The Story of "Nothing Left To Say"

So a bit of necessary background before I get into the guts of "Nothing Left To Say."

Obviously those who know us know this but for those who are new to the band, while The Code Duello may be The Ivins' debut album, this is far from our first album. In reality, we have been putting out records and playing in bands for nearly 15 years, the latest and biggest of which was called, simply, The Jim Ivins Band. This was more of an acoustic-driven pop rock band – think Goo Goo Dolls, Matt Nathanson, Gin Blossoms, Third Eye Blind. We put out five releases – four of which you can hear on Bandcamp – and it was on our fifth release – 2012's Everything We Wanted, which is on iTunesSpotify, etc. – that we moved to New York. On that record is a short song called “Emergency,” which has these cool vibey synths, distorted vocals and huge rocking guitars. Once we moved to New York, I thought, “what if we made the whole band sound like that song?” and that was kind of the impetus for The Ivins.

The process for making that transition, though, was a long and evolving thing. For instance, a song like “Masquerade” was written early while I was still thinking “Jim Ivins Band with a twist.” That mindset during that early time period in New York (January 2013) also produced a demo that I called "The First Place," which you can hear below. To me, the song always felt a little, as Metallica would say in "Some Kind Of Monster," "stock." Meaning, pretty run-of-the-mill, nothing groundbreaking, nothing great. Except the bridge. I thought this typical little pop song could use an edge so, in an attempt to try and write a killer riff like Switchfoot on "Stars," I wrote this heavy, kind of off-kilter bridge, which you can hear come in at 1:55 on the demo:

This bridge always stuck with me so fast forward a year and a half to Summer 2014 when Jack and I are woodshedding songs for the new album, I played some demos and we agreed that the song as a whole didn't work but we liked that bridge and thought maybe it could be the basis for a new song to be built from scratch. Jack picked up a bass, I kept playing the guitar and we grinded it out. We bashed our heads against the wall all day unable to crack the nut but finally what Jack was doing on bass set off an idea storm and it finally clicked to what you hear on the song now.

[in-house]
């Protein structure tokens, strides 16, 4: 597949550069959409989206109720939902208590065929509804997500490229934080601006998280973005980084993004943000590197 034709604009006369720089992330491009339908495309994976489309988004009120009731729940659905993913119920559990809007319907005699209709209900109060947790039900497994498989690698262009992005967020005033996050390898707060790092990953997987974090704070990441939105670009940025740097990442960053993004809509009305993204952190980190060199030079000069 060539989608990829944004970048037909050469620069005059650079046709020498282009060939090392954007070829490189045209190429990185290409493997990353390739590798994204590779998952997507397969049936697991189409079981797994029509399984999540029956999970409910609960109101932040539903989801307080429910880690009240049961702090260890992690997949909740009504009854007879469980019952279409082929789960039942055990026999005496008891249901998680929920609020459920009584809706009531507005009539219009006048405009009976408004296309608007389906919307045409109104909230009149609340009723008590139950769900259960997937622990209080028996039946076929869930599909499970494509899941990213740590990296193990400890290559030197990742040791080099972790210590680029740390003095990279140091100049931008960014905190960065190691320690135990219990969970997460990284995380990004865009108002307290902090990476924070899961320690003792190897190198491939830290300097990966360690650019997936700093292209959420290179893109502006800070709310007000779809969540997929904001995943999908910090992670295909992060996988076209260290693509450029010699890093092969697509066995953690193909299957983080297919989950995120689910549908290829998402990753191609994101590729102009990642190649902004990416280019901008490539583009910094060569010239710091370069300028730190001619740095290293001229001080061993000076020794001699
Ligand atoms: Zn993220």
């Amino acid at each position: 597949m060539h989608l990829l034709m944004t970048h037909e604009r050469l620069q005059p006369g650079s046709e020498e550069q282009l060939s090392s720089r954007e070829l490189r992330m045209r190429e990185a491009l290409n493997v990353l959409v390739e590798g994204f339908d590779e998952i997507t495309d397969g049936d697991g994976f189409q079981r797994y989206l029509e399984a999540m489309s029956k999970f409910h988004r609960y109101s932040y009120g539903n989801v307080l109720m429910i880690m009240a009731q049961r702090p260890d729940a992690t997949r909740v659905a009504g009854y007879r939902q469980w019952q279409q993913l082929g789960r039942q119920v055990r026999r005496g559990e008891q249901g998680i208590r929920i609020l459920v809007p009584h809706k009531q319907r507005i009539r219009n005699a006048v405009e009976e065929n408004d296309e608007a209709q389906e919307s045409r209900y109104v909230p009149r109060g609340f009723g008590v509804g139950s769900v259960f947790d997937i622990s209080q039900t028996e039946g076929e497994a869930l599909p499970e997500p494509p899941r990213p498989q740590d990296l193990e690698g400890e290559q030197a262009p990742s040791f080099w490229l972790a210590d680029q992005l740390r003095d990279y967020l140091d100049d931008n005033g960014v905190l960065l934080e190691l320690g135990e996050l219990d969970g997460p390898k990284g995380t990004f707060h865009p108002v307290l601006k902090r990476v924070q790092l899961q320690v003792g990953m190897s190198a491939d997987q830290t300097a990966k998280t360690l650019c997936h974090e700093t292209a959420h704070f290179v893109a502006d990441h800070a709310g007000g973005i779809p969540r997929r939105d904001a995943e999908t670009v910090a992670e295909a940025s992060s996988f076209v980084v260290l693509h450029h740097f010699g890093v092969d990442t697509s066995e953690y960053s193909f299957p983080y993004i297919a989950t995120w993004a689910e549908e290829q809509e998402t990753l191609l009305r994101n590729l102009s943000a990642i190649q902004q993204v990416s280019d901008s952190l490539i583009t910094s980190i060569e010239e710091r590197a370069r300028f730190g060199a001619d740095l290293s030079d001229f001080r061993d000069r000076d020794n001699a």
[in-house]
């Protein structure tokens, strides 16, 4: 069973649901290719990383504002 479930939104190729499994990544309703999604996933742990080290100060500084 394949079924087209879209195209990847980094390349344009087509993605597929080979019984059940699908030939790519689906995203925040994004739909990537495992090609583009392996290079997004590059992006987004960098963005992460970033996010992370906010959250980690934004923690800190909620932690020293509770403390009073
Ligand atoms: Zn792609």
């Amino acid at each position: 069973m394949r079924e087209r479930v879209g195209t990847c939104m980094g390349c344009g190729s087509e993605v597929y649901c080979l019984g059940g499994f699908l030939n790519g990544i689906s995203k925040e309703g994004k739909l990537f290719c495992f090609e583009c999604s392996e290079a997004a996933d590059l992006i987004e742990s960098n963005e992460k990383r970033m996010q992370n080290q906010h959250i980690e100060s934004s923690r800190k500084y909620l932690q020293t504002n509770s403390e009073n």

That high flying melody in the chorus was actually born from a keyboard melody that Jack wrote that day. We thought keys could sound cool and give the song a bit of freshness and then the next day when I went to write the lyrics, I thought, "well what if instead of keys, that's what I sang?" So I wrote to that.

They say, "write what you feel" and at that moment when I went to write the lyrics, what I felt was writer's block. So I wrote about it. And then I expounded on that idea. Going deeper, the song is about trying to keep your art fresh in the face of art having existed for so long. Everything has all ready been done, so how do you make something unique and cool? So, as the song goes, "how do you say what no one's said when there's nothing left to say?" I was then able to tie this into the music industry kerfuffle that we had found ourselves in at that time, with outside forces taking hold of us and multiple people having conflicting visions and us really not knowing what to do. That's where the heart of the song lies.

Lastly, we recorded this song with the great Bill Leverty. One thing I knew I wanted to do sonically was make this powerful rock song but have the choruses be heavily synth-driven. Much like "The Everlasting Gaze" by Smashing Pumpkins. When you hear that song, it sounds like it's just this massive wall of guitars (which is part true) but when you really listen, it's incredibly synth-heavy. We tinkered with keyboard sounds for ages and then we finally got the right one and it killed. Again, you may listen to the song and only hear guitars, but listen to the instrumental below. So much synth. 

Love this song. Packs such a punch. And I screamed my head off hitting that chorus high note because I wanted those choruses to kick in huge like Brandon Roundtree on a Conditions song. I'll never be as good as him but this is me giving it my best shot.